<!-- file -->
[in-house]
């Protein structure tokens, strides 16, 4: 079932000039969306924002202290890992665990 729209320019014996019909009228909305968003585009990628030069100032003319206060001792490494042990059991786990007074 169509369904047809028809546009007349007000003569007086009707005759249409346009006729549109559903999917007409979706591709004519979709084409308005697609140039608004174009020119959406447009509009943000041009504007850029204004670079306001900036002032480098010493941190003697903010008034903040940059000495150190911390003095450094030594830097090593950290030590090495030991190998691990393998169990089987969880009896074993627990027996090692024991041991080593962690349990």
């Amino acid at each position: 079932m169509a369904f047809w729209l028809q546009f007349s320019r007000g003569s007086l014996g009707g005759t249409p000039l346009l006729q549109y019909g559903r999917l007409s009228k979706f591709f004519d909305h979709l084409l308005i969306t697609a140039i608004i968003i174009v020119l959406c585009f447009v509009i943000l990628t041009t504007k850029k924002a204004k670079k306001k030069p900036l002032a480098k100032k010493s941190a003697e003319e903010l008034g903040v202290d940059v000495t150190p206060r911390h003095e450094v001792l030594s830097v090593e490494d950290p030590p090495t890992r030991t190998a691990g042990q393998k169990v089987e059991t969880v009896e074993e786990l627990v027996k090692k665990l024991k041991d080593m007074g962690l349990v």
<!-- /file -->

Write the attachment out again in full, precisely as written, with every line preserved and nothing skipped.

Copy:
[in-house]
């Protein structure tokens, strides 16, 4: 079932000039969306924002202290890992665990 729209320019014996019909009228909305968003585009990628030069100032003319206060001792490494042990059991786990007074 169509369904047809028809546009007349007000003569007086009707005759249409346009006729549109559903999917007409979706591709004519979709084409308005697609140039608004174009020119959406447009509009943000041009504007850029204004670079306001900036002032480098010493941190003697903010008034903040940059000495150190911390003095450094030594830097090593950290030590090495030991190998691990393998169990089987969880009896074993627990027996090692024991041991080593962690349990």
């Amino acid at each position: 079932m169509a369904f047809w729209l028809q546009f007349s320019r007000g003569s007086l014996g009707g005759t249409p000039l346009l006729q549109y019909g559903r999917l007409s009228k979706f591709f004519d909305h979709l084409l308005i969306t697609a140039i608004i968003i174009v020119l959406c585009f447009v509009i943000l990628t041009t504007k850029k924002a204004k670079k306001k030069p900036l002032a480098k100032k010493s941190a003697e003319e903010l008034g903040v202290d940059v000495t150190p206060r911390h003095e450094v001792l030594s830097v090593e490494d950290p030590p090495t890992r030991t190998a691990g042990q393998k169990v089987e059991t969880v009896e074993e786990l627990v027996k090692k665990l024991k041991d080593m007074g962690l349990v």